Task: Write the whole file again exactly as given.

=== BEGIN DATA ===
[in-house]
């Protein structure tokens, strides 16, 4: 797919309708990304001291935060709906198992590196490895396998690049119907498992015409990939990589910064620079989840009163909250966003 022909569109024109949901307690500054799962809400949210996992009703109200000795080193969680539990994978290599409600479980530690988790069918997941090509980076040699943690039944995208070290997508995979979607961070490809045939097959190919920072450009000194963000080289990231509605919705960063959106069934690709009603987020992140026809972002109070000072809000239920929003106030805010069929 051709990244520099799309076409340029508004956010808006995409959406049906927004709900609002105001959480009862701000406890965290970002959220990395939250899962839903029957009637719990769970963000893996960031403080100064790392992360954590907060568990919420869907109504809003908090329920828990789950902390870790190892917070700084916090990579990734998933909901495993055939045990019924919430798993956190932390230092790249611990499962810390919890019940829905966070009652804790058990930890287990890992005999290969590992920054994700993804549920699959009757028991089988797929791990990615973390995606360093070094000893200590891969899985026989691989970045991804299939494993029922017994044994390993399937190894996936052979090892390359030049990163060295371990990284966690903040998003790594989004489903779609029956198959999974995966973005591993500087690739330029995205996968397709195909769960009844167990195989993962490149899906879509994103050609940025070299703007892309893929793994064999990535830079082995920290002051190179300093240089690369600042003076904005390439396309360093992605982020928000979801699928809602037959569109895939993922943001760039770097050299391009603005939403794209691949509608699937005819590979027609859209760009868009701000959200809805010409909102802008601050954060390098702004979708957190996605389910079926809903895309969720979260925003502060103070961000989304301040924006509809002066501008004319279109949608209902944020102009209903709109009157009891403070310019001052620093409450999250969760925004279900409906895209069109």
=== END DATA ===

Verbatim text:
[in-house]
């Protein structure tokens, strides 16, 4: 797919309708990304001291935060709906198992590196490895396998690049119907498992015409990939990589910064620079989840009163909250966003 022909569109024109949901307690500054799962809400949210996992009703109200000795080193969680539990994978290599409600479980530690988790069918997941090509980076040699943690039944995208070290997508995979979607961070490809045939097959190919920072450009000194963000080289990231509605919705960063959106069934690709009603987020992140026809972002109070000072809000239920929003106030805010069929 051709990244520099799309076409340029508004956010808006995409959406049906927004709900609002105001959480009862701000406890965290970002959220990395939250899962839903029957009637719990769970963000893996960031403080100064790392992360954590907060568990919420869907109504809003908090329920828990789950902390870790190892917070700084916090990579990734998933909901495993055939045990019924919430798993956190932390230092790249611990499962810390919890019940829905966070009652804790058990930890287990890992005999290969590992920054994700993804549920699959009757028991089988797929791990990615973390995606360093070094000893200590891969899985026989691989970045991804299939494993029922017994044994390993399937190894996936052979090892390359030049990163060295371990990284966690903040998003790594989004489903779609029956198959999974995966973005591993500087690739330029995205996968397709195909769960009844167990195989993962490149899906879509994103050609940025070299703007892309893929793994064999990535830079082995920290002051190179300093240089690369600042003076904005390439396309360093992605982020928000979801699928809602037959569109895939993922943001760039770097050299391009603005939403794209691949509608699937005819590979027609859209760009868009701000959200809805010409909102802008601050954060390098702004979708957190996605389910079926809903895309969720979260925003502060103070961000989304301040924006509809002066501008004319279109949608209902944020102009209903709109009157009891403070310019001052620093409450999250969760925004279900409906895209069109």